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Ngāi Tūāhuriri have developed Papakāinga for descendants to live in

Halle Taite-Pitama
Whanau at Papa Kainga
Whānau photo outside one of the houses  Credit to Jadah Pitama

Six different whānau are thrilled to have a Papakāinga to move into.

The Māori reserve in Tuahiwi was set aside as a place of housing for those who come from the North Canterbury sub-tribe, Ngāi Tūāhuriri.   

In 1968 the Rangiora County Council prohibited the people of Ngāi Tūāhuriri from building on their lands by a regulation that said one house every 10 acres, but the people were only allocated 14 acres. 

Ūpoko (chief) of the Te Ngāi Tūāhuriri Rūnanga, TeMaire Tau says as a result people had to move into Rangiora, Woodend, Kaiapoi and Christchurch.

"The real reason the County Council stopped the people was because Pākehā farmers needed more hay.

"If you look at Tuahiwi now you will see that in the summer and autumn the lands are being baled by Pākehā farmers." 

His father, the previous chief, Henare Rakiihia Tau (Rik) originally started working on the matter with Makarini Pitama in 1978.  

Back then the hapū (sub-tribe) were allowed to build through to 2000, but were stopped again by Waimakariri District Council.

It took Ngāi Tūāhuriri from 2005 to 2014 for regulations to change.   

Rik sadly passed away in 2014, but before his passing he set up the Mana Waitaha Charitable Trust to get things through after the earthquake.

By 2014 the regulations stated that they could build seven houses on sections depending on the size.   

Following the regulation change the Waimakariri District Council helped with the water and sewerage as the houses were to be a test trial on actually building.   

During build papa kainga v2
During housing build Supplied by Joseph Hullen

The Papakāinga build started in 2019 and was officially completed in 2022. The overall project injection was $3.7 million - Te Puni Kōkiri helped with financial costs as well as the Rūnanga putting in $350,000.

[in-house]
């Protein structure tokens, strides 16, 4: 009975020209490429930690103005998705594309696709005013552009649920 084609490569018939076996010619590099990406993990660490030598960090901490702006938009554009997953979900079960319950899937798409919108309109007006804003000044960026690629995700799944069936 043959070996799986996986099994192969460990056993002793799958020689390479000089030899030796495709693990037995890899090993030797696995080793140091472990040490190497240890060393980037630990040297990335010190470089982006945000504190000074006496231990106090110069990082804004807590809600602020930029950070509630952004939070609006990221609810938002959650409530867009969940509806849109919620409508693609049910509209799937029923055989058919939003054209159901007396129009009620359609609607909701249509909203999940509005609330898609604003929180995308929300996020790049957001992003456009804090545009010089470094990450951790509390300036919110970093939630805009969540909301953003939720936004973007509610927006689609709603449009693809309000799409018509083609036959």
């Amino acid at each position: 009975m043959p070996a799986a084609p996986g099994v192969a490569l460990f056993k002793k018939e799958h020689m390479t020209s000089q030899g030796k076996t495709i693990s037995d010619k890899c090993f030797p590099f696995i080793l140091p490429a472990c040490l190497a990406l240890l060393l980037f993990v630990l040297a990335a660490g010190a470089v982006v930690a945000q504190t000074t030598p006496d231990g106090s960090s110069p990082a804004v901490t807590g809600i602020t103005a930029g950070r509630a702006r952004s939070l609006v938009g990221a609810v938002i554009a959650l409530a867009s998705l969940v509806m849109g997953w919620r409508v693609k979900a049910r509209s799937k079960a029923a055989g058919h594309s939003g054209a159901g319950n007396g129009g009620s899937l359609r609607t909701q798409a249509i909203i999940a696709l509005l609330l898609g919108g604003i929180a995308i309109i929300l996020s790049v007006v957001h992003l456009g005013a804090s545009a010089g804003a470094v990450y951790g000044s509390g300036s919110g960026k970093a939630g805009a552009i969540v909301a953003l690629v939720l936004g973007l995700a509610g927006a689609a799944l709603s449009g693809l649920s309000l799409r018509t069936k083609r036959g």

All whānau members were moved in by the start of 2023. Two of the six houses have gone to kaumātua, elders and the rest for other whānau. 

The idea is the houses are transitional so families can save money over a three-year period to eventually have enough to buy their own homes.

A whānau member living in one of the houses, Mikenzi Kemp-Blair, says it's great to be able to afford living with more independence. For him and his small whānau it is about being back in his tūrangawaewae with their own house in a safe communal area close to family.  

One of the kaumātua, Metapere Temepara-Crofts, explained why she loves being back home surrounded by whānau.  

"Having this house has kept me from going back to Australia and I have wanted to move back out here for years because my son is buried in the urupā (cemetery)." 

She is very passionate about doing her gardens and was unable to do much in her previous house -but now that is something you will often find her doing.  

Last year the Waimakariri District Council put water and sewerage through the pā (village) so they can have more housing so the next step is to have the whole  with water and sewerage.  

Recently they also removed Development and Financial Contributions which lowers the cost for housing. 

TeMaire Tau says for the future they need to have more of their people living in the so they need more housing both individual and community.

"Later in the year we will go through a process where they have individual sections on the land."